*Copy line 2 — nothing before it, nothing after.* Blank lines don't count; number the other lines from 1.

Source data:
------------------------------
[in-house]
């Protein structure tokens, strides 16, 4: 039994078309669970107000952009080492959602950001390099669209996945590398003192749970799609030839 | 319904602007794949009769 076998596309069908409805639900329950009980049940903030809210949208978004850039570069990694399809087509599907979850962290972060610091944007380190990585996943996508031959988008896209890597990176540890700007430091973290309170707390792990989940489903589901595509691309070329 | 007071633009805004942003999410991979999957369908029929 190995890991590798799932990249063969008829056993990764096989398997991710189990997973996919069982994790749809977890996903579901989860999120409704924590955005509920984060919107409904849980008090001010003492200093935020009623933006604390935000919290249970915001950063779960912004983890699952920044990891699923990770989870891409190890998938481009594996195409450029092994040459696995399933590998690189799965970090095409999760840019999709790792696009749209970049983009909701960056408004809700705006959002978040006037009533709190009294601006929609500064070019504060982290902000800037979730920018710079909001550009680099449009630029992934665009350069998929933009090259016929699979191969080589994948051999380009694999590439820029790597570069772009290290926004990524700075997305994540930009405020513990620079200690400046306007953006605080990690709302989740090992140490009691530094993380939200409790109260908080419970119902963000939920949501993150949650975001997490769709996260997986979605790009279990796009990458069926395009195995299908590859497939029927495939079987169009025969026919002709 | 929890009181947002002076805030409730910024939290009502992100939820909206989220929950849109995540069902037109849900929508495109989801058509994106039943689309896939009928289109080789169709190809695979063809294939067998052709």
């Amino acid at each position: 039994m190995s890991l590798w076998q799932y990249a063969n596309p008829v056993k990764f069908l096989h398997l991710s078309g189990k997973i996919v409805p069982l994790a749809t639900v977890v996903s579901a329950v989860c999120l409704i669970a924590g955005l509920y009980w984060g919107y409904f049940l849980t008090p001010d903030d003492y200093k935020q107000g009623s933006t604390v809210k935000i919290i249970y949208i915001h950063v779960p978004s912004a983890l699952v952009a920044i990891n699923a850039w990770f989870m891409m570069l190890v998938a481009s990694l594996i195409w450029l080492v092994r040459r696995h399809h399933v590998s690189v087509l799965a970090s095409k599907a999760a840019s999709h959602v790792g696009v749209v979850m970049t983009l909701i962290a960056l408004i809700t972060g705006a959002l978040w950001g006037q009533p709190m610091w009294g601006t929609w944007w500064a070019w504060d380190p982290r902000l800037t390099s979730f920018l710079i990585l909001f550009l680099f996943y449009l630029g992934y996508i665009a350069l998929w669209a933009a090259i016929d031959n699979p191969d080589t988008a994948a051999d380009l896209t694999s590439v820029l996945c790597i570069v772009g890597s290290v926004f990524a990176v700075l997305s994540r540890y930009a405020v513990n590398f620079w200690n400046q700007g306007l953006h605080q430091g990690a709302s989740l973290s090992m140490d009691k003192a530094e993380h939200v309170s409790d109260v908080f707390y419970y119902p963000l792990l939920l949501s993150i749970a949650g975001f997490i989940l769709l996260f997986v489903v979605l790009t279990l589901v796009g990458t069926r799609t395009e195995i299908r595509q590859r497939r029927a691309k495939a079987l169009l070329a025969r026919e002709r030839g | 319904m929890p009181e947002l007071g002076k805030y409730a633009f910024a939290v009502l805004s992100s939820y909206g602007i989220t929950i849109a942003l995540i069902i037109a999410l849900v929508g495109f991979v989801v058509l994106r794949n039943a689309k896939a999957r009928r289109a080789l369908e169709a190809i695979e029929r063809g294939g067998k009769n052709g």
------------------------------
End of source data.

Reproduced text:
């Protein structure tokens, strides 16, 4: 039994078309669970107000952009080492959602950001390099669209996945590398003192749970799609030839 | 319904602007794949009769 076998596309069908409805639900329950009980049940903030809210949208978004850039570069990694399809087509599907979850962290972060610091944007380190990585996943996508031959988008896209890597990176540890700007430091973290309170707390792990989940489903589901595509691309070329 | 007071633009805004942003999410991979999957369908029929 190995890991590798799932990249063969008829056993990764096989398997991710189990997973996919069982994790749809977890996903579901989860999120409704924590955005509920984060919107409904849980008090001010003492200093935020009623933006604390935000919290249970915001950063779960912004983890699952920044990891699923990770989870891409190890998938481009594996195409450029092994040459696995399933590998690189799965970090095409999760840019999709790792696009749209970049983009909701960056408004809700705006959002978040006037009533709190009294601006929609500064070019504060982290902000800037979730920018710079909001550009680099449009630029992934665009350069998929933009090259016929699979191969080589994948051999380009694999590439820029790597570069772009290290926004990524700075997305994540930009405020513990620079200690400046306007953006605080990690709302989740090992140490009691530094993380939200409790109260908080419970119902963000939920949501993150949650975001997490769709996260997986979605790009279990796009990458069926395009195995299908590859497939029927495939079987169009025969026919002709 | 929890009181947002002076805030409730910024939290009502992100939820909206989220929950849109995540069902037109849900929508495109989801058509994106039943689309896939009928289109080789169709190809695979063809294939067998052709």